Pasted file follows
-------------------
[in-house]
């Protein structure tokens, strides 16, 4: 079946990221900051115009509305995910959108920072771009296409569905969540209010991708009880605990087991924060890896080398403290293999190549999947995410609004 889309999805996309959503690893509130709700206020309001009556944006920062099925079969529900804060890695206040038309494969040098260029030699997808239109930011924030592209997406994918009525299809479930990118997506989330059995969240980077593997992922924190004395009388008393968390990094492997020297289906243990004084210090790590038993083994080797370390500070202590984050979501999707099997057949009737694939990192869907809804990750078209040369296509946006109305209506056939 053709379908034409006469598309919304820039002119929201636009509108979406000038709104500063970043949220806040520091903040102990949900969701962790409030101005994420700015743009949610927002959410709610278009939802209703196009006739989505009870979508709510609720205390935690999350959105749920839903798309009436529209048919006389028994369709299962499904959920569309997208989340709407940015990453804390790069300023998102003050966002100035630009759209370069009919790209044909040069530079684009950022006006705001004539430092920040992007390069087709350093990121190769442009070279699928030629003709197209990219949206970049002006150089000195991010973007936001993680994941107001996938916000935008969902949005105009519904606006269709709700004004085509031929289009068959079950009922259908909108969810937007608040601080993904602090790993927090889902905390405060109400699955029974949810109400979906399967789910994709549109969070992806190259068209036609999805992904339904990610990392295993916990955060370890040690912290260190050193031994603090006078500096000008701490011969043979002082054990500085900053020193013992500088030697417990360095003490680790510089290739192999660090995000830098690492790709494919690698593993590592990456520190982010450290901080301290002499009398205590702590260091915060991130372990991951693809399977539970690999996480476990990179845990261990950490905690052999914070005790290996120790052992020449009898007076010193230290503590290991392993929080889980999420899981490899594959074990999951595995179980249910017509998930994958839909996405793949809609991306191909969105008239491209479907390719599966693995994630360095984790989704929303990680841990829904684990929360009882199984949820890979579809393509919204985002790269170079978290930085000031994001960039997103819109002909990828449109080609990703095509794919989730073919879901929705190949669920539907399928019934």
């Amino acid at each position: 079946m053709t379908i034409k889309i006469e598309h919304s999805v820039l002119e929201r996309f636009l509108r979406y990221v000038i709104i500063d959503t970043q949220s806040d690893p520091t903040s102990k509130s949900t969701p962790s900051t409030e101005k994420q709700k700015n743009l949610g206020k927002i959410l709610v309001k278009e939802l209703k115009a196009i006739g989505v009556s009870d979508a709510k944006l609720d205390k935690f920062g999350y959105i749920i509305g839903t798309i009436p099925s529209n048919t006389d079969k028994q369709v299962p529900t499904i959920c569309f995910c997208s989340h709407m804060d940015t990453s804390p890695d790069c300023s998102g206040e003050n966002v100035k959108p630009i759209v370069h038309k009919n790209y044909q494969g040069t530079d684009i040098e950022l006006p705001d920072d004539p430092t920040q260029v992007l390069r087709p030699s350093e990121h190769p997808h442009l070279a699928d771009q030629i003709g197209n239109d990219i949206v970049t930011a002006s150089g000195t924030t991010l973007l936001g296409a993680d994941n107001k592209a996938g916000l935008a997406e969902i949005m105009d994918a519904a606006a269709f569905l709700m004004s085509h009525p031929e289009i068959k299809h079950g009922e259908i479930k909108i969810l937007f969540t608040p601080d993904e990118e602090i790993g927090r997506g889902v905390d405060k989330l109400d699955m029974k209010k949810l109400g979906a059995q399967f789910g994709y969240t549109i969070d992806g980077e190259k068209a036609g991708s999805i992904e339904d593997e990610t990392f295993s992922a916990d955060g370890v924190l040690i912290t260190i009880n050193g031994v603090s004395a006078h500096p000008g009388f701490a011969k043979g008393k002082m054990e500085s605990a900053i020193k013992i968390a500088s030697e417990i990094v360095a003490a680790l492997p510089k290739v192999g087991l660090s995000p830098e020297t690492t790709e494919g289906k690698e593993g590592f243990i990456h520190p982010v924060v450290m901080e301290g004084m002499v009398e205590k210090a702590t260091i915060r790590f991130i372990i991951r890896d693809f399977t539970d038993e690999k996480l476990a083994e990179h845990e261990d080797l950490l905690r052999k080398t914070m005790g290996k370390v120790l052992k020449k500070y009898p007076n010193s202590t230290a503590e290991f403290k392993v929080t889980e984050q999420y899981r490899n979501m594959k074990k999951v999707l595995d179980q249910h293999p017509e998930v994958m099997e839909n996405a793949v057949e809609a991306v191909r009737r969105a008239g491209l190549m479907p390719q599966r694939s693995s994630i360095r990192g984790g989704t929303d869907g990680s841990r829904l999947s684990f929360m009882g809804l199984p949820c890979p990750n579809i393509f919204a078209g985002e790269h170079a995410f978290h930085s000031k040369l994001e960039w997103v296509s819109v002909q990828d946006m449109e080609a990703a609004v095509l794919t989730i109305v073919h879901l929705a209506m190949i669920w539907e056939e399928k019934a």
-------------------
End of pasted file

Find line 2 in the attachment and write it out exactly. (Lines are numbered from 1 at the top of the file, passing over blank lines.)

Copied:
């Protein structure tokens, strides 16, 4: 079946990221900051115009509305995910959108920072771009296409569905969540209010991708009880605990087991924060890896080398403290293999190549999947995410609004 889309999805996309959503690893509130709700206020309001009556944006920062099925079969529900804060890695206040038309494969040098260029030699997808239109930011924030592209997406994918009525299809479930990118997506989330059995969240980077593997992922924190004395009388008393968390990094492997020297289906243990004084210090790590038993083994080797370390500070202590984050979501999707099997057949009737694939990192869907809804990750078209040369296509946006109305209506056939 053709379908034409006469598309919304820039002119929201636009509108979406000038709104500063970043949220806040520091903040102990949900969701962790409030101005994420700015743009949610927002959410709610278009939802209703196009006739989505009870979508709510609720205390935690999350959105749920839903798309009436529209048919006389028994369709299962499904959920569309997208989340709407940015990453804390790069300023998102003050966002100035630009759209370069009919790209044909040069530079684009950022006006705001004539430092920040992007390069087709350093990121190769442009070279699928030629003709197209990219949206970049002006150089000195991010973007936001993680994941107001996938916000935008969902949005105009519904606006269709709700004004085509031929289009068959079950009922259908909108969810937007608040601080993904602090790993927090889902905390405060109400699955029974949810109400979906399967789910994709549109969070992806190259068209036609999805992904339904990610990392295993916990955060370890040690912290260190050193031994603090006078500096000008701490011969043979002082054990500085900053020193013992500088030697417990360095003490680790510089290739192999660090995000830098690492790709494919690698593993590592990456520190982010450290901080301290002499009398205590702590260091915060991130372990991951693809399977539970690999996480476990990179845990261990950490905690052999914070005790290996120790052992020449009898007076010193230290503590290991392993929080889980999420899981490899594959074990999951595995179980249910017509998930994958839909996405793949809609991306191909969105008239491209479907390719599966693995994630360095984790989704929303990680841990829904684990929360009882199984949820890979579809393509919204985002790269170079978290930085000031994001960039997103819109002909990828449109080609990703095509794919989730073919879901929705190949669920539907399928019934």